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Interview with Elle Watmough – Founder of Jagger & Wolf

 

 

Meet our amazing Mumma of the month Elle Watmough.
Living in Dee Why on Sydney’s Northern Beaches, Elle is 28 and mother (and stepmumma) of gorgeous 14 month old Jagger, Claudia (16) & Jake (14)
Raw and real – Elle discusses with Twingenuity what it was like having a preterm baby & her experience of motherhood so far.

 

 

How many weeks were you when Jagger decided to make an earlier than expected appearance?
I was 33 weeks and 3 days… and totally NOT expecting it.

How did it happen?
I woke up on the Saturday morning feeling pretty average. I remember walking down to Dee Why Beach and feeling really out of breath and a bit dizzy. I sat in a cafe for what felt like an eternity before returning home and going to bed. I slept for almost 3 hours and then woke up with an upset stomach. It was then I knew something wasn’t right because I had a friend who went into pre term labour and she told me this was one of the first signs she noticed.

 

 

My husband Anthony and I went over to my sister’s house to spend the afternoon with them and about 15 minutes after we arrived I started having quite dense pain that came on then went away. It got more intense over a period of an hour and then I started to feel my stomach almost contract with each bout of pain. It wasn’t a sharp pain, just a dull, heavy feeling mixed with nausea. I told my mum and husband who urged me to go to the hospital (in fact my husband’s words were “you’re too early you cant be having contractions but we better go check it out just in case”.

We went up to the hospital and they put all the monitors on to measure the contractions and Jagger’s heart rate. They confirmed they were indeed contractions I was experiencing and gave me three pill’s, half an hour apart to stop them. I was kept in for the night and the contractions did indeed stop and Jagger’s heart rate remained stable. Anthony was certain that she was coming however I was adamant that I wasn’t going to have her, regardless he went home and packed me a hospital bag.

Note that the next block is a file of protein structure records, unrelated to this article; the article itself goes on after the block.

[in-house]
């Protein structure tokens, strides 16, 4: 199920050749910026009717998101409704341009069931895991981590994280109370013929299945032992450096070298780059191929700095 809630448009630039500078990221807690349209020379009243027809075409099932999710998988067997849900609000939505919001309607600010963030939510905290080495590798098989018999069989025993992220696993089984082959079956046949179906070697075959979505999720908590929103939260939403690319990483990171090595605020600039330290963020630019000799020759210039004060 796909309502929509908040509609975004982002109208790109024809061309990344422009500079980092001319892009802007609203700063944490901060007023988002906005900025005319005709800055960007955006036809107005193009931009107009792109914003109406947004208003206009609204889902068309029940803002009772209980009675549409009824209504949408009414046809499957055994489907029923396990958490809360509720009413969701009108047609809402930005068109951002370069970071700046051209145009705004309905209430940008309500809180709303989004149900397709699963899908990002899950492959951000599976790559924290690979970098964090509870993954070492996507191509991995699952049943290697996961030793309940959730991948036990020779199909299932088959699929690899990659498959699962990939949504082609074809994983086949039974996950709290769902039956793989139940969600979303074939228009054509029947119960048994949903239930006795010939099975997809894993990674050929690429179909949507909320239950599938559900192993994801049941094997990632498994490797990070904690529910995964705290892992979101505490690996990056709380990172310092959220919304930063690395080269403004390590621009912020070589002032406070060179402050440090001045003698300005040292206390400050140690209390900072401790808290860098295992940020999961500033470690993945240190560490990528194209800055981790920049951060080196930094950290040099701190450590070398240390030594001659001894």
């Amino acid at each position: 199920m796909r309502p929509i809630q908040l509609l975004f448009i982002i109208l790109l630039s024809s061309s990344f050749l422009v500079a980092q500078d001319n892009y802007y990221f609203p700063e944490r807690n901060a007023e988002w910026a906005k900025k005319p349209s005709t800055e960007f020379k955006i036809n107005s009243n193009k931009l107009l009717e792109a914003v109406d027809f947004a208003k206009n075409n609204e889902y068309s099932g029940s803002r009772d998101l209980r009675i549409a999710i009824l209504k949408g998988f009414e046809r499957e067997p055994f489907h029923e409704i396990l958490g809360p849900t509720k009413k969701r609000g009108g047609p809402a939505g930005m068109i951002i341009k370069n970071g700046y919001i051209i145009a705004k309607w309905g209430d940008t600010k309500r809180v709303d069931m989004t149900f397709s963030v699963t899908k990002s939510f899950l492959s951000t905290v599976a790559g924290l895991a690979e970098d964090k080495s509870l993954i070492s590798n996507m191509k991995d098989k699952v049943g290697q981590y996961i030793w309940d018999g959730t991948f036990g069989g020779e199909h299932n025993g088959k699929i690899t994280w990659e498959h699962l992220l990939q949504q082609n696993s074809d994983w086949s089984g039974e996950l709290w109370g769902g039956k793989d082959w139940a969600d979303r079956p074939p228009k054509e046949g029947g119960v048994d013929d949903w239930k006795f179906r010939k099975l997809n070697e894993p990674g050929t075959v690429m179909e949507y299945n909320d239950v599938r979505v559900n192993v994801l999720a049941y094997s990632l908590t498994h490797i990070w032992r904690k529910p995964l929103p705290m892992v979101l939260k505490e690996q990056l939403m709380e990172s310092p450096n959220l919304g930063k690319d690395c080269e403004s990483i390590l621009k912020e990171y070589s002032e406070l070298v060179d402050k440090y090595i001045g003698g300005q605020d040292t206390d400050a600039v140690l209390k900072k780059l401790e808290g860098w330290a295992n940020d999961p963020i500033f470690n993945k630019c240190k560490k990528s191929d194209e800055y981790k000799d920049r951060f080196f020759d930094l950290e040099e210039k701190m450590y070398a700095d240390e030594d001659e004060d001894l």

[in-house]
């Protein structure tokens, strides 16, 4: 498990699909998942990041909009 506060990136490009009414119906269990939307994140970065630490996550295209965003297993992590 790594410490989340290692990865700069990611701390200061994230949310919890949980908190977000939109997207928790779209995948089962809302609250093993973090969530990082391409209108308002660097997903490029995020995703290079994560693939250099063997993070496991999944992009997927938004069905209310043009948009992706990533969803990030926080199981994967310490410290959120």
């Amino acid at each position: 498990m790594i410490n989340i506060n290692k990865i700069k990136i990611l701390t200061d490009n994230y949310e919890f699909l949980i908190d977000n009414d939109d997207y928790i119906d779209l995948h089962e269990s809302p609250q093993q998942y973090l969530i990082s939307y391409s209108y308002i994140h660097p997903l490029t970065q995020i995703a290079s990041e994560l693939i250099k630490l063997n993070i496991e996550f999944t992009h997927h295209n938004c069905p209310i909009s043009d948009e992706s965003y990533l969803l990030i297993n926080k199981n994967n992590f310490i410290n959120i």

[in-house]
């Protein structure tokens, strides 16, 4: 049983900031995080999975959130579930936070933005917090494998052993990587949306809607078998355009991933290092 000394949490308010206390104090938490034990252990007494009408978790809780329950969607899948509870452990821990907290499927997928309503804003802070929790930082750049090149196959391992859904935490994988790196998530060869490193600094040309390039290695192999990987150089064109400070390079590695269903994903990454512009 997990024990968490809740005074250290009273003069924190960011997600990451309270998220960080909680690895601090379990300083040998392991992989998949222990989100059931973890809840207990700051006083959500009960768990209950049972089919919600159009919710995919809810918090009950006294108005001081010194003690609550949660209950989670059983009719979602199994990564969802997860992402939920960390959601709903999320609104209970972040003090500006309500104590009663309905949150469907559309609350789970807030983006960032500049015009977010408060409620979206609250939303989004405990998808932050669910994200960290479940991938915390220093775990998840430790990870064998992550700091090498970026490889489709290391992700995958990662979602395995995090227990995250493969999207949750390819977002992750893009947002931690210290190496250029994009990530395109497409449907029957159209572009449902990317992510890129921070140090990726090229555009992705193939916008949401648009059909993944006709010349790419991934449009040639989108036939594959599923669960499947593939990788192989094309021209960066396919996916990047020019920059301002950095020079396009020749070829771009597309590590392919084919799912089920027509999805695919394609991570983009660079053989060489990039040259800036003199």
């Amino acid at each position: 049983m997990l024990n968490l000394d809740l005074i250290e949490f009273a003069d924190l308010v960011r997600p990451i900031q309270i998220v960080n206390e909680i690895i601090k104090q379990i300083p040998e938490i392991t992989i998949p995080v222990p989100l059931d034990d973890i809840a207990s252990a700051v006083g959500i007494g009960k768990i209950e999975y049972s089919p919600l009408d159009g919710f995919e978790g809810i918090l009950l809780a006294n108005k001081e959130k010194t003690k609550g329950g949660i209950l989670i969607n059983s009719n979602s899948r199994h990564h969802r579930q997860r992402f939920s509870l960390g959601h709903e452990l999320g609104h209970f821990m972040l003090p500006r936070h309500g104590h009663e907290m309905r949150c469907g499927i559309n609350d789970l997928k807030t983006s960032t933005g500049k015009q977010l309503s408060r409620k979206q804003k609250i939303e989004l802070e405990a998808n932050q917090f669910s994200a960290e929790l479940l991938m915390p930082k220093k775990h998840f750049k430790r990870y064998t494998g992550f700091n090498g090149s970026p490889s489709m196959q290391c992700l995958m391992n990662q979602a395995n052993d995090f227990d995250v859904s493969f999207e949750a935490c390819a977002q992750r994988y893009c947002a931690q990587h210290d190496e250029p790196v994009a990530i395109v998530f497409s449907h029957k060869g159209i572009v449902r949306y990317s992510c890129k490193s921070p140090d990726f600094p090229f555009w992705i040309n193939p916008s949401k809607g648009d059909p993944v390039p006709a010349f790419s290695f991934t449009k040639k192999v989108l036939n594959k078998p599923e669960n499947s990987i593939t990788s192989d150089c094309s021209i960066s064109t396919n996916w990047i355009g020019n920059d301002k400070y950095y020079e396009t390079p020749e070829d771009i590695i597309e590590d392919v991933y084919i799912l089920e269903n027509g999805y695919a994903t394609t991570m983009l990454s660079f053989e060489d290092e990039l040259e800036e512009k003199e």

The next morning my obstetrician came in and told me that it was looking like I would have been having her the night before, but since they had managed to stop the contractions for a long period of time, I could head home and be on bed rest. One of the nurses suggested we have a look at the special care nursery before we leave in case we had to return to hospital, as a baby born at 33 weeks would be spending some time there. As we were walking through the special care nursery I started having contractions again. 10 minutes later I was back in the hospital room and being monitored.

My obstetrician came in and told me that I would need to have Jagger before her heart rate dropped (the second time around it lowered slightly). The next 20 minutes were filled with a whole load of doctors talking to us. I remember not being able to think, or comprehend what was about to happen. It was a really full on time, I just wasn’t mentally ready to have this baby, but we didn’t have a lot of time to think about it. 25 minutes later, Jagger was born via emergency C-Section.

 

 

What went through your mind?
A whole lot, but not a lot at the same time. It sounds strange but I went into the hospital on the Saturday thinking I would be told everything was fine and sent home, and here I was on the Sunday being told I was about to have this baby. I didn’t feel prepared at all. I hadn’t finished the nursery, I didn’t have my car capsule, I hadn’t had my baby shower.. all small things in hindsight but these were things that I was using as milestones leading up to the birth of my much awaited baby.

I also felt like a lot of my motherly instincts were taken from me. Born with fluid on her lungs, she was taken almost immediately to another hospital, so I spent 4 nights in a different hospital to my new born baby (she was transferred to Royal North Shore NICU and I was at the Mater). I had hardly seen her face, couldn’t tell you what she looked like and when I did finially get to see her right before she was transferred, she had a giant CPAP machine on and an oxygen mask strapped to her face. I really just wanted to hold my baby, but I felt like that was taken away from me. Obviously the most important thing was that she was healthy and safe and I understood that. But it was such a different experience to what I had been expecting. It all happened so quickly, it didn’t really hit me until that night. I was in shock.

 

 

What were the days like after Jagger was born?